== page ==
Section 53(1) of the Ontario act states that an employer must reinstate an employee to the position she held prior to her pregnancy and parental leave, if it exists, or to a comparable position if it does not. The court was satisfied on the evidence at trial that the employer’s business had undergone changes during the leave of absence. The employer had complied with the Employment Standards Act because the scheduler job beginning at 8:30 a.m. daily was the remaining comparable position available for TP. Had she not taken her leave of absence, her position still would have changed, requiring her to begin at 8:30 a.m. daily.
Constructive dismissal not established
In contrast to the analysis under the act, whether a constructive dismissal has occurred at common law does not consider the reasons for which the employment contract has changed. However, the Court agreed with the employer that TP was always required to attend at the office early at the discretion of management. The discretion of management now was simply that she would be required to start at 8:30 a.m. daily. Based on the available evidence, the court ultimately concluded that TP no longer wished to work for the employer when she lost access to childcare coverage from her mother. There was no constructive dismissal in this case.
No breach of the human rights code
The court paid particular attention to the facts that TP had the financial resources to afford appropriate childcare for each of her kids, and her admissions that there were a number of pre-school childcare options available to her in her community, and the hours she was being asked to work were reasonable. Essentially, she was failing in her own duty to co-operate in the accommodation process, both by not availing herself of available childcare, and also by being untruthful with her employer in respect of her childcare options. The latter factor frustrated the employer’s ability to be able to assess and offer reasonable accommodation.
At the end of the trial, TP’s claims were all dismissed, and she was even ordered to pay over $54,000 of the employer’s legal fees.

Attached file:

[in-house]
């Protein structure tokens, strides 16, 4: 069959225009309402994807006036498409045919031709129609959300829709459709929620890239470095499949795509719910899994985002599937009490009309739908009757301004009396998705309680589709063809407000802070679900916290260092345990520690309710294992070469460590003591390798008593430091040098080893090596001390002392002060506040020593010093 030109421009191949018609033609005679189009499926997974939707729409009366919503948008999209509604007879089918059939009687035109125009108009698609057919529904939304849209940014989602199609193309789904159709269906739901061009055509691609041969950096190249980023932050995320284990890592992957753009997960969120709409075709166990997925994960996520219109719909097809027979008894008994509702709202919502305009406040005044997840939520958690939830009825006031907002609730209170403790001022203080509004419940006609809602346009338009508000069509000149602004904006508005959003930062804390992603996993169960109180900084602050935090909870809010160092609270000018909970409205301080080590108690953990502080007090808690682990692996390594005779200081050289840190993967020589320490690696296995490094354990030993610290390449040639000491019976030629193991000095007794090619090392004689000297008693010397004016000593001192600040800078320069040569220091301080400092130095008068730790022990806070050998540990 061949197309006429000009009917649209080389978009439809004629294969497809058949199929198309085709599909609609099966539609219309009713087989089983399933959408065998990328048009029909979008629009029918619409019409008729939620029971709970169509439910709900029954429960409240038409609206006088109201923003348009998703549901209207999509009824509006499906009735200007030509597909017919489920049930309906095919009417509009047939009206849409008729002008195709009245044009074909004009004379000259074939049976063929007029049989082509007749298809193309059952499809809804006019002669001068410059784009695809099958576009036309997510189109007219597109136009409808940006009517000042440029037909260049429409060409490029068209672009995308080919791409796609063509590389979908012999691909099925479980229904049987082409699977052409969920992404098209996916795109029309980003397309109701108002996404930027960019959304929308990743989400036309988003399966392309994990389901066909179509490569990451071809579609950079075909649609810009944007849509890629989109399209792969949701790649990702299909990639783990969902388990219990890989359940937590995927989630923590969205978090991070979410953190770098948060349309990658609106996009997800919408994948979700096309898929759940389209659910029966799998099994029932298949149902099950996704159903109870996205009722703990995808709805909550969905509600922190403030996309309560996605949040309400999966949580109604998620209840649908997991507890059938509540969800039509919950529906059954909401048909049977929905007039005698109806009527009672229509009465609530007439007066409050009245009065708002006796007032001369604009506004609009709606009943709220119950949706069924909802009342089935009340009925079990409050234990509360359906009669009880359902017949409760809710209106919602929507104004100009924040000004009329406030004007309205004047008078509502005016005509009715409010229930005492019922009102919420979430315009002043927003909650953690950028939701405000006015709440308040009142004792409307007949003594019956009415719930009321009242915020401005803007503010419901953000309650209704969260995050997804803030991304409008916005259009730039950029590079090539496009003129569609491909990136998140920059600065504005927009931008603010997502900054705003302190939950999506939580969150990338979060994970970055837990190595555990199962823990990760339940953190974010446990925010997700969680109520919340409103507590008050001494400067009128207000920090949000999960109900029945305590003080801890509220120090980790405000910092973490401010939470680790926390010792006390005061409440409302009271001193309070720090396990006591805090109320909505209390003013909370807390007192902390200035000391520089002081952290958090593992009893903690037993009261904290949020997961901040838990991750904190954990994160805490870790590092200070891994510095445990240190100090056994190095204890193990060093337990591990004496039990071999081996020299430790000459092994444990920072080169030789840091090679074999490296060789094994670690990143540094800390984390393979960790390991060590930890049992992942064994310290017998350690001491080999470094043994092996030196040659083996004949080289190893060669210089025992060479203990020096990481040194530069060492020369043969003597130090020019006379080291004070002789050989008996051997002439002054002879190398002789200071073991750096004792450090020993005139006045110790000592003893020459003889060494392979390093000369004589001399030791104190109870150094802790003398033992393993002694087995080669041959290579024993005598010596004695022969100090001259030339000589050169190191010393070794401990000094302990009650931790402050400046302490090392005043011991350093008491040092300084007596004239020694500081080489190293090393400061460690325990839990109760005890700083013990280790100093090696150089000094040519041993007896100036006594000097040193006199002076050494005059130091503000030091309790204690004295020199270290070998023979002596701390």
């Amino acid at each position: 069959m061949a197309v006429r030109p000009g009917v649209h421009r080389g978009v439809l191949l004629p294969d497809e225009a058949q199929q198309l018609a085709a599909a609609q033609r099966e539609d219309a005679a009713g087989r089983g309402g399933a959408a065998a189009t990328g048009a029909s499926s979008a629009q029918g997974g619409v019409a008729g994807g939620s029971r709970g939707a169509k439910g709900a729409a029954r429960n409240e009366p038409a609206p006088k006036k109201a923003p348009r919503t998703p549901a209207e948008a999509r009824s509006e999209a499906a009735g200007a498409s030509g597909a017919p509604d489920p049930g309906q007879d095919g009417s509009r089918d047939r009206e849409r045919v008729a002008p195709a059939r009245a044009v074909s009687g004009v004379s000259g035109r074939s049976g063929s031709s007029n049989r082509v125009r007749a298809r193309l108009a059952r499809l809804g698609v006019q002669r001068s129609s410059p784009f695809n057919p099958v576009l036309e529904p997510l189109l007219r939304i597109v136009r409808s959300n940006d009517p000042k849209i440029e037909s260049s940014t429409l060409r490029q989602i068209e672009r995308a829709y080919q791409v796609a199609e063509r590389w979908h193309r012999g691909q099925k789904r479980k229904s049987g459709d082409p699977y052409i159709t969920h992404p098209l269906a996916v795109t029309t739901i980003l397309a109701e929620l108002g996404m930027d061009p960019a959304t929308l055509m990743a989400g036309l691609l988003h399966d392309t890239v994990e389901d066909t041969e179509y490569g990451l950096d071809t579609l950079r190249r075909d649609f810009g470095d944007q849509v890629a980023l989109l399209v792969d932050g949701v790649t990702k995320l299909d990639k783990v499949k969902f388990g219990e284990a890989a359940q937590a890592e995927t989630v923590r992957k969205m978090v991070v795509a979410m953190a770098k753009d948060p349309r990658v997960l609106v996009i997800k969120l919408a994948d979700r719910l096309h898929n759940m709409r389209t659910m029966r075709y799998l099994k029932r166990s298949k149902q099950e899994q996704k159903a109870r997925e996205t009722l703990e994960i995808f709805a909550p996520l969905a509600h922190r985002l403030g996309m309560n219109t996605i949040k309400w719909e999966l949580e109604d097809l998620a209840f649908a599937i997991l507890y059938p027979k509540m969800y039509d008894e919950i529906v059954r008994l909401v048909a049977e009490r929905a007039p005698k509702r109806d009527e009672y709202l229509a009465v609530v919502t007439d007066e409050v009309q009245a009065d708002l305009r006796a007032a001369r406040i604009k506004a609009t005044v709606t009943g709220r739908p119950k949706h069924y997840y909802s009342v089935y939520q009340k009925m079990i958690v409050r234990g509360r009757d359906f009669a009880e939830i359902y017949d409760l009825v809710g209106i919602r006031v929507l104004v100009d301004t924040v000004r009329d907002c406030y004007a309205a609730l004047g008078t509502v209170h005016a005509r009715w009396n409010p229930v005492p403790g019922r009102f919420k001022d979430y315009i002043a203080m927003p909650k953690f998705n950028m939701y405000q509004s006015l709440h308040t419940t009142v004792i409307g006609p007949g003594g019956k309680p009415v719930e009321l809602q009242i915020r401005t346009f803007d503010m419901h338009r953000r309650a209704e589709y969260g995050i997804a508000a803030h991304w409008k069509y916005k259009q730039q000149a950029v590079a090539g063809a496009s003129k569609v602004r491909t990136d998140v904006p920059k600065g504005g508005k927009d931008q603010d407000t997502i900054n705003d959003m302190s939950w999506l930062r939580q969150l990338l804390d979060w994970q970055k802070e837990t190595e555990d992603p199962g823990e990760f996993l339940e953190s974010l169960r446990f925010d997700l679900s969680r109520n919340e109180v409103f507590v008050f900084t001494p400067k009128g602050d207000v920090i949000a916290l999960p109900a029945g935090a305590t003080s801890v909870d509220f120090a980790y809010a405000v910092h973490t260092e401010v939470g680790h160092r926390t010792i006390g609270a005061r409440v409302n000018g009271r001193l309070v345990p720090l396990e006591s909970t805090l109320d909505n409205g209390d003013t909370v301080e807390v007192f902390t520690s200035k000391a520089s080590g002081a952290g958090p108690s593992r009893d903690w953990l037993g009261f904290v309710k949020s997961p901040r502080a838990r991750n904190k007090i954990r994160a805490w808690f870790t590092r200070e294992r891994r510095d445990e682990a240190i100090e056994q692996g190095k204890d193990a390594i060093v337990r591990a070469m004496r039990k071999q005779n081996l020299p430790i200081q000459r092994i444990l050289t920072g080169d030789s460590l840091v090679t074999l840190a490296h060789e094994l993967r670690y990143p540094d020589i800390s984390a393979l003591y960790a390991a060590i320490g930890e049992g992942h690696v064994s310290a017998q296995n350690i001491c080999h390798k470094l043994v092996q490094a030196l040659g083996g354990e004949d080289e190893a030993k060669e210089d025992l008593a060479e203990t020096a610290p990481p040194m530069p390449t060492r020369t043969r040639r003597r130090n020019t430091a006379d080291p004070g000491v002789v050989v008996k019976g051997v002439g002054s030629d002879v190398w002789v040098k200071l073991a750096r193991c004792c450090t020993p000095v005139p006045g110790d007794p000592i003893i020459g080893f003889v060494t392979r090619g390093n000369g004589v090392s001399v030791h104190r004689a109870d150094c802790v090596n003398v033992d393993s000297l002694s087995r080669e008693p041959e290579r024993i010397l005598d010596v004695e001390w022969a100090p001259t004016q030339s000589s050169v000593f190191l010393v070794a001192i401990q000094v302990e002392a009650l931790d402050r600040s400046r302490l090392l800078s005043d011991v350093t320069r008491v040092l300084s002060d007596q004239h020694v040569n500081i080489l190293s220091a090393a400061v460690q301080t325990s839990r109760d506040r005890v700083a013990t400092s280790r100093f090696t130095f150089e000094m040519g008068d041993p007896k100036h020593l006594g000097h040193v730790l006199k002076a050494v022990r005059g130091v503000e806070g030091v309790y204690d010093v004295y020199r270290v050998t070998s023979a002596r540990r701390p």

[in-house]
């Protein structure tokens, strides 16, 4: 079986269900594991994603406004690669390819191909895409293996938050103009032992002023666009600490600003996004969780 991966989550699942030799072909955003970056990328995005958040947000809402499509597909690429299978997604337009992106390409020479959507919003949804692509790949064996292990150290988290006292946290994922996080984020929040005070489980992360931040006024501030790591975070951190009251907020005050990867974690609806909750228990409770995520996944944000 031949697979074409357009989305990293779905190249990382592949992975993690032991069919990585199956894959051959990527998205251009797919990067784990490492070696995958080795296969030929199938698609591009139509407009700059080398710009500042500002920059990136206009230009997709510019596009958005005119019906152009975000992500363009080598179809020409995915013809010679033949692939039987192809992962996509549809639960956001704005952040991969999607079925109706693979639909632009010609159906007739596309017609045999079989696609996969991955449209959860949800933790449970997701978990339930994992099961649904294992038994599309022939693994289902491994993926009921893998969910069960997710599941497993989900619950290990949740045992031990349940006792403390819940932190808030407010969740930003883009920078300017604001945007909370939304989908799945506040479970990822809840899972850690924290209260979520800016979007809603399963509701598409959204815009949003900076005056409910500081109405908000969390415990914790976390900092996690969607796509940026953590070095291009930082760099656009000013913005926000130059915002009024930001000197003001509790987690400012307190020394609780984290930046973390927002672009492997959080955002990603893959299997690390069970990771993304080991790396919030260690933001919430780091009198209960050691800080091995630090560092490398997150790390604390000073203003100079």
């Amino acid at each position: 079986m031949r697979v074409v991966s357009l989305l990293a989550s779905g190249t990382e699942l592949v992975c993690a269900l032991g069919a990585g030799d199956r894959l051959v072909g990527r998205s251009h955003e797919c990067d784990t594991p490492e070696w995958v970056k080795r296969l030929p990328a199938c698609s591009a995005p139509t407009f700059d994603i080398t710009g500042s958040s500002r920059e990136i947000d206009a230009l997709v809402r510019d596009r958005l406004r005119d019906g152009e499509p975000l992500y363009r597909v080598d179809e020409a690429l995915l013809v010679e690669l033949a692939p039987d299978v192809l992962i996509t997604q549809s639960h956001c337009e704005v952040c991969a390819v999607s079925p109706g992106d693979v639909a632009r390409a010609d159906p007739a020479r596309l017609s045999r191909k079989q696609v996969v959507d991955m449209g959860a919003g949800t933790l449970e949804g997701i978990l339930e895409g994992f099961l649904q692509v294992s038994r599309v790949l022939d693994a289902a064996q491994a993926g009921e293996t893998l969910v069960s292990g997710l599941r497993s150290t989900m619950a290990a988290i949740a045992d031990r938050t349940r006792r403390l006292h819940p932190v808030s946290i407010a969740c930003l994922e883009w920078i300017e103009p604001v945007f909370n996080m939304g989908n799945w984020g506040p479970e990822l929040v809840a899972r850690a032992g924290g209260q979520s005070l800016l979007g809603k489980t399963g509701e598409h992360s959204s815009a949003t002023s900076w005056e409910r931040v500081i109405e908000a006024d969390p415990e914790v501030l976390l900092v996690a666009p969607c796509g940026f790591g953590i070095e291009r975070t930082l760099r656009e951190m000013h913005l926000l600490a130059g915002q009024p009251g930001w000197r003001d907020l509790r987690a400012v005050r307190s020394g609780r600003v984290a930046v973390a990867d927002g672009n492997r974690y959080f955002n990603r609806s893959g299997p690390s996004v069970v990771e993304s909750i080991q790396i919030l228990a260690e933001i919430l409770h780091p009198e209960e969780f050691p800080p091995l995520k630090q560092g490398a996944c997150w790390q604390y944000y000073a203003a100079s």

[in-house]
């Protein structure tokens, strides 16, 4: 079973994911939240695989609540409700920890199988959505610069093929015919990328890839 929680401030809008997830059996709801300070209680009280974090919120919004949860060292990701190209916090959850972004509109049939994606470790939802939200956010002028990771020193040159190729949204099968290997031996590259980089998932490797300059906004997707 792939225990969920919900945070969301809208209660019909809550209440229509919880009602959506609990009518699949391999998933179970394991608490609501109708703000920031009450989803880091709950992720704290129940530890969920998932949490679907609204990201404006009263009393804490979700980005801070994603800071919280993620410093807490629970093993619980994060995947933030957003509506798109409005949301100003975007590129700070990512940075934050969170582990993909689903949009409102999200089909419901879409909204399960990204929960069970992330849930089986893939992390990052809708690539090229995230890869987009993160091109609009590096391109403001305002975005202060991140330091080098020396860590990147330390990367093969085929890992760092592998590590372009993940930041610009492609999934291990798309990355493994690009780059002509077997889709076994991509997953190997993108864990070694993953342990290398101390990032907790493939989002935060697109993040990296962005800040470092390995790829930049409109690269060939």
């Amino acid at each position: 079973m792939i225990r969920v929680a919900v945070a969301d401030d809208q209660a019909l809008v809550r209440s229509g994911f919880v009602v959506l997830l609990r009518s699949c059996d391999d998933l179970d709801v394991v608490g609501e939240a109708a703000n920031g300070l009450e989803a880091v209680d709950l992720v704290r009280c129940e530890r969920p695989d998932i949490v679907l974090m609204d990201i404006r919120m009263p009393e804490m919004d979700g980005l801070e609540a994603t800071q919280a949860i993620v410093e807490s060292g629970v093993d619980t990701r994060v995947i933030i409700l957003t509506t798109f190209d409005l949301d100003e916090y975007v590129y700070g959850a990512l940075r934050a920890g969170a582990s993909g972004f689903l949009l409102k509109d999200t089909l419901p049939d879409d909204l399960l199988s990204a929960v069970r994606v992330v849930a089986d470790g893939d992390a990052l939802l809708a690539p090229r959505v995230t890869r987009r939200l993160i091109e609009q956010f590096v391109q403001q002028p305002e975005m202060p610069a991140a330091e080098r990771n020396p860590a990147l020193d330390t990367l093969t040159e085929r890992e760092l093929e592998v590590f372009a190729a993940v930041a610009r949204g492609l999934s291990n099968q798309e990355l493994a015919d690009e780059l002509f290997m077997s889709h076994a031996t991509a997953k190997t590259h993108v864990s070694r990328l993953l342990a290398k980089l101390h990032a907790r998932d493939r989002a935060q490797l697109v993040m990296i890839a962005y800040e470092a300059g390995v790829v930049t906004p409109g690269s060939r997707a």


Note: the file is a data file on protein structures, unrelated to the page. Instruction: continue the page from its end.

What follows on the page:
Takeaways for employers
The outcome of this case should not be surprising given the established case law and application of both the Employment Standards Act and Human Rights Code, but it is no less refreshing when an employer is vindicated by the courts. This decision affirms certain standards which, if met, will keep your company onside the law:
- Know and understand your obligations to reinstate an employee to work after a valid leave of absence. If the same job does not exist, return them to the job they would have occupied had they not taken the leave.
- Constructive dismissal occurs when an employer unilaterally changes a fundamental term of the employment relationship, to the detriment of the employee. Similarly, and employee is not entitled to insist on a fundamental change to the terms of employment to the detriment of the employer.
- Employers must accommodate the family status obligations of its employees to the point of undue hardship. However, employees (and their unions, where applicable) must co-operate in the accommodation process. This cooperation requires employees to take reasonable measures to resolve their family status obligations, and to provide true and proper information to their employer.
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Michael MacLellan is a partner with CCPartners in Brampton, Ont., practicing labour and employment law. He can be reached at (905) 874-9343 ext. 251 or email@example.com.